Womb cancer is the fourth most common cancer in women in the UK and is on the increase each year due to changes in our lifestyles, but luckily, it is almost always curable if caught at an early stage.
The womb is designed to bleed if a women is experiencing anything unexpected - so when a cancerous tumour is present, it produces symptoms of bleeding when very early and small.
If you are able to detect womb cancer in the early stages, you have a very good chance of being cured by a hysterectomy alone; avoiding other treatments such as chemotherapy. This is because the tumour begins its growth inside the menstrual cavity. This cavity is surrounded by muscle thick and strong enough to push a baby through the vagina. This thick muscle provides a wall between the cancer and the rest of the body.
If you have an abnormal or unexpected bleed, you should tell your doctor. They will probably suggest an ultrasound scan, which should show if the bleeding is due to age, a harmless skin tag (polyp) or a treatable tumour. If there is any niggling doubt about your symptoms, your doctor can examine the vagina and to take a sample to make a diagnosis.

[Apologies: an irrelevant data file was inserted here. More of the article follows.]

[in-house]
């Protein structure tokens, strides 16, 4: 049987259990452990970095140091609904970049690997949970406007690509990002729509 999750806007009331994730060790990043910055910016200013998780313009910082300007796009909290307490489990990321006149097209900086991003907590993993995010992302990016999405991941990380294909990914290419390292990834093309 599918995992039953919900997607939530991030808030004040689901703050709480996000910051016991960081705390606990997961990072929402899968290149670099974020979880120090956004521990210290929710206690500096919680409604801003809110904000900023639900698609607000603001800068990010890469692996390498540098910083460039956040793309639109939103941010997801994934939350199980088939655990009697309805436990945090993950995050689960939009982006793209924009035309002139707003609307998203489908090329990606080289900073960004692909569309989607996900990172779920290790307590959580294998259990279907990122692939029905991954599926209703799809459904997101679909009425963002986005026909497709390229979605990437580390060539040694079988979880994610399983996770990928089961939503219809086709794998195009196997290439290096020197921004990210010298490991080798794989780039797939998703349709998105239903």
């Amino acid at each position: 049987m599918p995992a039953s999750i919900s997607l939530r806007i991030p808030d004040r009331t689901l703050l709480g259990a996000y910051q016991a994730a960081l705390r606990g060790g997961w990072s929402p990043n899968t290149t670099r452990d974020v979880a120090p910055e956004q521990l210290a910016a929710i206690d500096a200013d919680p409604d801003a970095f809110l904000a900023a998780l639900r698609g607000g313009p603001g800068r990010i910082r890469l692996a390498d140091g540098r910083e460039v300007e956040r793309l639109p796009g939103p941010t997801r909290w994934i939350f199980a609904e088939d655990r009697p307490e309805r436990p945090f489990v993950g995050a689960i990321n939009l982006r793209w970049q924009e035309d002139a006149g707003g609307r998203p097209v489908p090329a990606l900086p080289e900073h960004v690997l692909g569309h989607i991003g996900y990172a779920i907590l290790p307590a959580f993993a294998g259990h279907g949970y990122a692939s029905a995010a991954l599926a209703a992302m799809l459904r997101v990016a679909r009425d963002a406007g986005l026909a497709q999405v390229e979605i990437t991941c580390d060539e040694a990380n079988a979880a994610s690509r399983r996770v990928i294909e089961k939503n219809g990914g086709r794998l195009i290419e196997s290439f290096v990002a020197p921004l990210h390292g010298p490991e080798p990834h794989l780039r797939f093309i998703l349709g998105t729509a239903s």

It’s so important to check out unexpected bleeding – and to talk more openly about the issues that surround this. Women should know it isn’t normal to bleed during menopause or in-between periods.
But the good news is: If you catch a tumour before it’s had time to grow through the muscle and into the body - then you have a good chance of a cure.
Discussion point: How can we get women talking about unusual symptoms without fear of embarrassment or stigma? Did you have any other unusual symptoms that it would be useful to share?